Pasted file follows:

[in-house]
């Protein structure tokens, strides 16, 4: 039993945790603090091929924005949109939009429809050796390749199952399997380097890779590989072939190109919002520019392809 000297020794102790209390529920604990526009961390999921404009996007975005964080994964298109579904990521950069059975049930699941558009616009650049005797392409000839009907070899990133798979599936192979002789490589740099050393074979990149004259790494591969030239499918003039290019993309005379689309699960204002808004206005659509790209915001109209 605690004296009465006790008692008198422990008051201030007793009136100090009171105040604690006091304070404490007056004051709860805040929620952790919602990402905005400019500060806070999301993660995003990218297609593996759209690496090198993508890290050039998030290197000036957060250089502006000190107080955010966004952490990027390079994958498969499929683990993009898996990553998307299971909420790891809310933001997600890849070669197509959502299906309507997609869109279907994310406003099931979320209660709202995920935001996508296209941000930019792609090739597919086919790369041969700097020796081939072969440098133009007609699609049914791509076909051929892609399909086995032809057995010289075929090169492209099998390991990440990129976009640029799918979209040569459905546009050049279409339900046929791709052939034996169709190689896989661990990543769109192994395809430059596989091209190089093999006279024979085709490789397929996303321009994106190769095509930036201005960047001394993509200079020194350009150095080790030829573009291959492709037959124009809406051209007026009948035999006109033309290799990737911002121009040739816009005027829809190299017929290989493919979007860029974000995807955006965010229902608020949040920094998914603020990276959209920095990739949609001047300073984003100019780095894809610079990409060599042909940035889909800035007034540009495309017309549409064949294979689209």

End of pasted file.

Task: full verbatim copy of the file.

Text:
[in-house]
């Protein structure tokens, strides 16, 4: 039993945790603090091929924005949109939009429809050796390749199952399997380097890779590989072939190109919002520019392809 000297020794102790209390529920604990526009961390999921404009996007975005964080994964298109579904990521950069059975049930699941558009616009650049005797392409000839009907070899990133798979599936192979002789490589740099050393074979990149004259790494591969030239499918003039290019993309005379689309699960204002808004206005659509790209915001109209 605690004296009465006790008692008198422990008051201030007793009136100090009171105040604690006091304070404490007056004051709860805040929620952790919602990402905005400019500060806070999301993660995003990218297609593996759209690496090198993508890290050039998030290197000036957060250089502006000190107080955010966004952490990027390079994958498969499929683990993009898996990553998307299971909420790891809310933001997600890849070669197509959502299906309507997609869109279907994310406003099931979320209660709202995920935001996508296209941000930019792609090739597919086919790369041969700097020796081939072969440098133009007609699609049914791509076909051929892609399909086995032809057995010289075929090169492209099998390991990440990129976009640029799918979209040569459905546009050049279409339900046929791709052939034996169709190689896989661990990543769109192994395809430059596989091209190089093999006279024979085709490789397929996303321009994106190769095509930036201005960047001394993509200079020194350009150095080790030829573009291959492709037959124009809406051209007026009948035999006109033309290799990737911002121009040739816009005027829809190299017929290989493919979007860029974000995807955006965010229902608020949040920094998914603020990276959209920095990739949609001047300073984003100019780095894809610079990409060599042909940035889909800035007034540009495309017309549409064949294979689209």